Xen-netback NAPI + kThread V3 performance testing

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Xen-netback NAPI + kThread V3 performance testing

Test Description

  • VM template Split contains Debian Wheezy (7.0) 64-bit with a modified xen-netfront to support split event channels. This was cloned 8 times into Split-$N
  • Tests were performed using iperf with traffic flowing from dom0 to N domU, and from N domU to dom0 (see individual sections below for results).
  • iperf sessions ran for 120 seconds each and were repeated three times, for each combination of 1 to N domU instances and 1 to 4 iperf threads. Results were stored in a serialised Python list format for later analysis.
  • Analysis scripts automatically produced the plots below from the stored results.
  • The domU instances were shut down between each test repeat (but not when the number of iperf threads was changed) to ensure that the results are comparable and uncorrelated.
  • No attempt was made to modify the dom0 configuration to improve performance beyond that of the default (XenServer) settings
  • In the first instance, dom0 was running a 32-bit build of linux-next as at commit 404f7e793, plus a small XenServer-specific patchqueue (mostly blktap stuff).
  • The second run added the relevant patches for NAPI + kthread per VIF to the above kernel.
  • The host has 12 cores on two sockets, across two nodes, with Hyperthreading enabled. The CPUs are Intel Xeon X5650 (2.67 GHz).
  • dom0 has 2147483648 bytes memory (2048 MB)
  • VMs have 536870912 bytes memory each (512 MB)
  • VMs have two VCPUs, dom0 has six VCPUs

Interpreting the plots

On the plots below, red and orange lines refer to the plain kernel tests, while blue and purple lines refer to the patched version. The dotted green lines show CPU usage for both (which are more or less identical for both tests).

The x-axis is number of VMs, from 0 to 8 (data starts at N=1). The left-hand y-axis is throughput in Gbit/s, corresponding to the red, orange, blue and purple lines. The right-hand y-axis is CPU usage (as a percentage of one dom0 VCPU), corresponding to the green lines. Error bars are ± 1 standard deviation.

For each test, four plots are shown, corresponding to tests run with between 1 and 4 iperf threads (1 iperf thread = 1 TCP stream).

dom0 to Debian VM (Split event channels)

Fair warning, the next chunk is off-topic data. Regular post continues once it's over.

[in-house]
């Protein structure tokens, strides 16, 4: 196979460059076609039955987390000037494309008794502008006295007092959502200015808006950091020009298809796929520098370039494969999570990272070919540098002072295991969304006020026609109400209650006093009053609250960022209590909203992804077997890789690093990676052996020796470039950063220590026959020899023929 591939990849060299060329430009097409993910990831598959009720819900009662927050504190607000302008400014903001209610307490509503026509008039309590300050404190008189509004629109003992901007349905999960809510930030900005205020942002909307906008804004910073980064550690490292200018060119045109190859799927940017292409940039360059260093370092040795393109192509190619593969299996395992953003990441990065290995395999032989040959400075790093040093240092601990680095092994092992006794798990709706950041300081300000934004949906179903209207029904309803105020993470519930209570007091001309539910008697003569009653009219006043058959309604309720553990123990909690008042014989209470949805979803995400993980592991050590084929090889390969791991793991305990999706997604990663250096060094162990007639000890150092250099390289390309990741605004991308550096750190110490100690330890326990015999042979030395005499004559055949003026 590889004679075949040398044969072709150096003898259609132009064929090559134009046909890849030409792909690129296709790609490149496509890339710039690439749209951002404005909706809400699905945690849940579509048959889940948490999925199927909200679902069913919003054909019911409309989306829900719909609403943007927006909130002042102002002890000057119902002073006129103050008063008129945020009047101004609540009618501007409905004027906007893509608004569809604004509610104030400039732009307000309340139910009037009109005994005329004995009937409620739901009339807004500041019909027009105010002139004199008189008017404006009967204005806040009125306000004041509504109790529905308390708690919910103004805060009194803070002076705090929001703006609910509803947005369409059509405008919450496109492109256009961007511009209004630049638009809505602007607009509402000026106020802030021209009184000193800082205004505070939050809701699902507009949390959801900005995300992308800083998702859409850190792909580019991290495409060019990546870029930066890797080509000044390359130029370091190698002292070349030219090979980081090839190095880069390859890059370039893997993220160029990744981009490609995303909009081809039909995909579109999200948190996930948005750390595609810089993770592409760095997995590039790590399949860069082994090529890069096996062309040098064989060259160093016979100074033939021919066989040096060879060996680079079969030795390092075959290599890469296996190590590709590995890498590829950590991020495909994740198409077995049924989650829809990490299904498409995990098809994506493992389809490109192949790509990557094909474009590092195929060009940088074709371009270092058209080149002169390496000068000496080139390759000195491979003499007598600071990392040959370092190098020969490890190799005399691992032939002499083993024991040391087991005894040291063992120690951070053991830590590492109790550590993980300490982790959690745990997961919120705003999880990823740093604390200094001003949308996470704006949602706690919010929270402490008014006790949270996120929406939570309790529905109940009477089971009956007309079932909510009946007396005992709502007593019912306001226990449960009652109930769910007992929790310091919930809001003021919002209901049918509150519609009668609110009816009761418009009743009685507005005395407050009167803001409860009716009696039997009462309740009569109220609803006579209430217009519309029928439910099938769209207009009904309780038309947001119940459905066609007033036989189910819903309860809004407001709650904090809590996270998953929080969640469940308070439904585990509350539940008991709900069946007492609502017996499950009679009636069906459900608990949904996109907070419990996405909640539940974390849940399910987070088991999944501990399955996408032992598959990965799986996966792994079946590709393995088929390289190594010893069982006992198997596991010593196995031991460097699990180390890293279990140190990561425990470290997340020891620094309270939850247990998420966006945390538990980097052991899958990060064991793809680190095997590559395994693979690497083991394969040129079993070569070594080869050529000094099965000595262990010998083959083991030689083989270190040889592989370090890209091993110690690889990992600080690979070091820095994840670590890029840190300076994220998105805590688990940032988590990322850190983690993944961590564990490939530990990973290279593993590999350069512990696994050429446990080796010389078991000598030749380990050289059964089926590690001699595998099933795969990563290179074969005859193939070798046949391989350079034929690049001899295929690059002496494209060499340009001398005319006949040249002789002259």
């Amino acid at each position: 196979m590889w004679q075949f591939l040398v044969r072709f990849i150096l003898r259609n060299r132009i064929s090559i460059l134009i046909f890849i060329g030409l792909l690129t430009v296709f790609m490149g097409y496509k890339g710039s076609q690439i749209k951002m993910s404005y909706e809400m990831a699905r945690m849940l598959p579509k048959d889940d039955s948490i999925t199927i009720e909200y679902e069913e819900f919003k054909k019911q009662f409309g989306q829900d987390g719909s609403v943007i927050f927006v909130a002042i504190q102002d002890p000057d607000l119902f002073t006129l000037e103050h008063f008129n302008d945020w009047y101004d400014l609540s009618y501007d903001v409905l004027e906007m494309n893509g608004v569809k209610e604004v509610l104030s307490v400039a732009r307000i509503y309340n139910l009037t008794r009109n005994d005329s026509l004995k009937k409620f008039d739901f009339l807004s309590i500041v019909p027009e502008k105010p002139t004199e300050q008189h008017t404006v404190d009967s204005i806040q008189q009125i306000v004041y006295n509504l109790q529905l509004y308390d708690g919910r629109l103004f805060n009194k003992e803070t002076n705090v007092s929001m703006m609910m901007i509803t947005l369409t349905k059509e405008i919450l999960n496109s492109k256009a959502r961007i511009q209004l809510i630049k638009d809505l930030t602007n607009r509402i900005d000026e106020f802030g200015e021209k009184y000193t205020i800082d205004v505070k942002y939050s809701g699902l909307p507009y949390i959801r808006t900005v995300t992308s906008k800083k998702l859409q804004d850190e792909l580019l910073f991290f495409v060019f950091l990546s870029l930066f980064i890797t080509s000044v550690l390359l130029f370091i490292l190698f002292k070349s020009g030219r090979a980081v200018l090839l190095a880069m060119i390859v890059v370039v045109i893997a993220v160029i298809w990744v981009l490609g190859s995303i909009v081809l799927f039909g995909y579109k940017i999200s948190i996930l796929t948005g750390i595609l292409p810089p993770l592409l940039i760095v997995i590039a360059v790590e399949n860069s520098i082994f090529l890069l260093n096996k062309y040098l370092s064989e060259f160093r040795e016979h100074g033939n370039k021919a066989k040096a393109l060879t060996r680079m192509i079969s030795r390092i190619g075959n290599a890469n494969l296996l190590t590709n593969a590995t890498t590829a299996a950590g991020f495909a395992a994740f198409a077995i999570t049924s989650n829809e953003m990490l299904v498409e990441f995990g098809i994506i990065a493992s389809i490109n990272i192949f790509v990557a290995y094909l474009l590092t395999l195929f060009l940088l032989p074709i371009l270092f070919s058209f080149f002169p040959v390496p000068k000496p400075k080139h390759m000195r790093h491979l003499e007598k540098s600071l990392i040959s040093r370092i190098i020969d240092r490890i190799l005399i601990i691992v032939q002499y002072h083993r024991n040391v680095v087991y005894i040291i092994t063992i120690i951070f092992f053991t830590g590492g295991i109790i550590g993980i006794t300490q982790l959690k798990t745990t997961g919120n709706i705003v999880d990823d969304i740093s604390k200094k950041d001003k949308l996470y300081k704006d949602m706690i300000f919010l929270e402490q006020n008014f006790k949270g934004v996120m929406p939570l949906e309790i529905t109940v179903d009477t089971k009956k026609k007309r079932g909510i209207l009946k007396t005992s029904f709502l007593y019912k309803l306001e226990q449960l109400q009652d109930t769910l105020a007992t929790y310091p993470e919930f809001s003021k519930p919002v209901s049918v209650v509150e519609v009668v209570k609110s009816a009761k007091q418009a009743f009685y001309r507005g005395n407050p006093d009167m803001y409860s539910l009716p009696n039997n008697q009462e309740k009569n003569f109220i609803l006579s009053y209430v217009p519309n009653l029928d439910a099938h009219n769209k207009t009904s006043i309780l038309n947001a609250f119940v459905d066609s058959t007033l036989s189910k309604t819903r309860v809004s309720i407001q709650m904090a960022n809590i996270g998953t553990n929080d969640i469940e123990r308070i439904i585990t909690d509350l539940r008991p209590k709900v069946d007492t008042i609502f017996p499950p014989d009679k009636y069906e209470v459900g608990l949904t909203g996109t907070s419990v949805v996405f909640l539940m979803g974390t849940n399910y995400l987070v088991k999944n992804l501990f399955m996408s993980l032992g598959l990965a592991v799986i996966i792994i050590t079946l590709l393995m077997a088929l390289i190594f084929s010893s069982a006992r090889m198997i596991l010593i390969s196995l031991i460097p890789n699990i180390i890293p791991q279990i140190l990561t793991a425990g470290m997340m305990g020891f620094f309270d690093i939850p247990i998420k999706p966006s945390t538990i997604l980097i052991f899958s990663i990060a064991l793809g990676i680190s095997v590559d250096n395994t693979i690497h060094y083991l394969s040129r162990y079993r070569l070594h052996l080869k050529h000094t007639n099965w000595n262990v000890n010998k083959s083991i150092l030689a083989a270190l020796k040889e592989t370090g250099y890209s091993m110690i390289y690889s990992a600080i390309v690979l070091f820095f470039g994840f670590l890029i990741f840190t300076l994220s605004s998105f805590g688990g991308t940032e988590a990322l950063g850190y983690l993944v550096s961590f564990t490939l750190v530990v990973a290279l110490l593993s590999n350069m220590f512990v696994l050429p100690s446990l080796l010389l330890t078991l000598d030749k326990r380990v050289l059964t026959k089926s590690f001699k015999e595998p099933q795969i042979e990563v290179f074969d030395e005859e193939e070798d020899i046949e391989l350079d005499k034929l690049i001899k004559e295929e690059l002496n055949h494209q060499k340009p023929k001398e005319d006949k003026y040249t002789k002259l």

V3-split-1.png V3-split-2.png V3-split-3.png V3-split-4.png

Analysis

There is no appreciable difference resulting from the patches when the VM is _receiving_ traffic. Since these patches affect the dom0 (backend) mechanism for receiving packets from a virtual network interface, and not the mechanism for transmitting over a virtual interface, this is expected.

Debian VM (Split event channels) to dom0

V3-reverse-split-1.png V3-reverse-split-2.png V3-reverse-split-3.png V3-reverse-split-4.png

Analysis

  • For one and two TCP streams, the results show no significant change in throughput when up to four guests are transmitting, but the unpatched kernel performs better after this point.
  • For three and four TCP streams, the results indicate no significant change in throughput resulting from these patches.
  • Both of these scenarios differ from the V1 patches (results at xen-netback NAPI + kThread V1 performance testing), where the patched kernel outperforms the original for low numbers of TCP streams. Note, however, that the base kernel against which these patches were tested has also changed; the first run of tests was performed against a 3.6.11 kernel, while this set are performed against linux-next. The throughput for the unpatched kernel appears to have improved between 3.6.11 and linux-next, which may reduce the apparent benefit (in terms of throughput) of these patches.


Conclusions

The V3 patches have minimal performance impact, but should improve fairness on the dom0-to-VM pathway due to the kthread per VIF, and simplify the code for the VM-to-dom0 pathway too. It may be worth investigating the drop in VM-to-dom0 throughput above 4 active VMs at one or two TCP streams per VM, however.